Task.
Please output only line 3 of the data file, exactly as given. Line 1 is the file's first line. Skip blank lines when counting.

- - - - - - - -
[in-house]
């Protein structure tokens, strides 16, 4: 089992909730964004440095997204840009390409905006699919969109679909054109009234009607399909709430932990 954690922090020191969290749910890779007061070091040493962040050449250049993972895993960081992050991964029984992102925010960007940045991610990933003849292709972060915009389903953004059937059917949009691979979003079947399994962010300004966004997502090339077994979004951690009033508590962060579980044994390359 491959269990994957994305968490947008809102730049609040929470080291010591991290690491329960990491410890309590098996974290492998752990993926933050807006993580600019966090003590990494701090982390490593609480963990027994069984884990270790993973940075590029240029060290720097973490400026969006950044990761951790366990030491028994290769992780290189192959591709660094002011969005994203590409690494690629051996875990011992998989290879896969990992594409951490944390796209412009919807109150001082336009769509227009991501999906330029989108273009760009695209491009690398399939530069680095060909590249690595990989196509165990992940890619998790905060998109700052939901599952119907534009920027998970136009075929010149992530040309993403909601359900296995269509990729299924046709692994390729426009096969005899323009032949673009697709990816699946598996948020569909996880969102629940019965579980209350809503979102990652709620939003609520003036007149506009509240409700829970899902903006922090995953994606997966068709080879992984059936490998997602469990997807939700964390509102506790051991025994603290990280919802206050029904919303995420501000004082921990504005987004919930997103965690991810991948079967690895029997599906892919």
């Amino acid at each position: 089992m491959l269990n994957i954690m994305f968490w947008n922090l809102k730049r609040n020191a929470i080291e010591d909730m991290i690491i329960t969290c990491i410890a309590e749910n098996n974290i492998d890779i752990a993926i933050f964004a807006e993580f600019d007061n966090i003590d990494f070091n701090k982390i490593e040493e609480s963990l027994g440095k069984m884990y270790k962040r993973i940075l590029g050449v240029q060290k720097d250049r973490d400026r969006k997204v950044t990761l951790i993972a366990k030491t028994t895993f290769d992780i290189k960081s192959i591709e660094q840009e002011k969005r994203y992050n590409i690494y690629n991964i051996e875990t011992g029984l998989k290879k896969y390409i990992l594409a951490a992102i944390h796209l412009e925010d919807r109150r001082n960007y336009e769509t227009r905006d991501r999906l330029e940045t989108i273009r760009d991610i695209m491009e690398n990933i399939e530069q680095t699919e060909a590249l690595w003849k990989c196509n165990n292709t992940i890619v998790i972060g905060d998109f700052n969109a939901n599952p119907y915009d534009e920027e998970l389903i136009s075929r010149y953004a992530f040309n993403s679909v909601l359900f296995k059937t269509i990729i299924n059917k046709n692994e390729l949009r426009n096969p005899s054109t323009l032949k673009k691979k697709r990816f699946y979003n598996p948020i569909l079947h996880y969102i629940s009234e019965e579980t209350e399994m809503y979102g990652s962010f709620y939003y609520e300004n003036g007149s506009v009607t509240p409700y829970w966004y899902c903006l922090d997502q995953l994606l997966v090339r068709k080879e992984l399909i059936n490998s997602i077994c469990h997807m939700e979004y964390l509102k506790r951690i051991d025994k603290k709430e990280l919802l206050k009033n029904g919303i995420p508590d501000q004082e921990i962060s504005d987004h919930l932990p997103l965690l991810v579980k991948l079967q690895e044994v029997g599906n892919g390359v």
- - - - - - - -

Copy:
């Amino acid at each position: 089992m491959l269990n994957i954690m994305f968490w947008n922090l809102k730049r609040n020191a929470i080291e010591d909730m991290i690491i329960t969290c990491i410890a309590e749910n098996n974290i492998d890779i752990a993926i933050f964004a807006e993580f600019d007061n966090i003590d990494f070091n701090k982390i490593e040493e609480s963990l027994g440095k069984m884990y270790k962040r993973i940075l590029g050449v240029q060290k720097d250049r973490d400026r969006k997204v950044t990761l951790i993972a366990k030491t028994t895993f290769d992780i290189k960081s192959i591709e660094q840009e002011k969005r994203y992050n590409i690494y690629n991964i051996e875990t011992g029984l998989k290879k896969y390409i990992l594409a951490a992102i944390h796209l412009e925010d919807r109150r001082n960007y336009e769509t227009r905006d991501r999906l330029e940045t989108i273009r760009d991610i695209m491009e690398n990933i399939e530069q680095t699919e060909a590249l690595w003849k990989c196509n165990n292709t992940i890619v998790i972060g905060d998109f700052n969109a939901n599952p119907y915009d534009e920027e998970l389903i136009s075929r010149y953004a992530f040309n993403s679909v909601l359900f296995k059937t269509i990729i299924n059917k046709n692994e390729l949009r426009n096969p005899s054109t323009l032949k673009k691979k697709r990816f699946y979003n598996p948020i569909l079947h996880y969102i629940s009234e019965e579980t209350e399994m809503y979102g990652s962010f709620y939003y609520e300004n003036g007149s506009v009607t509240p409700y829970w966004y899902c903006l922090d997502q995953l994606l997966v090339r068709k080879e992984l399909i059936n490998s997602i077994c469990h997807m939700e979004y964390l509102k506790r951690i051991d025994k603290k709430e990280l919802l206050k009033n029904g919303i995420p508590d501000q004082e921990i962060s504005d987004h919930l932990p997103l965690l991810v579980k991948l079967q690895e044994v029997g599906n892919g390359v």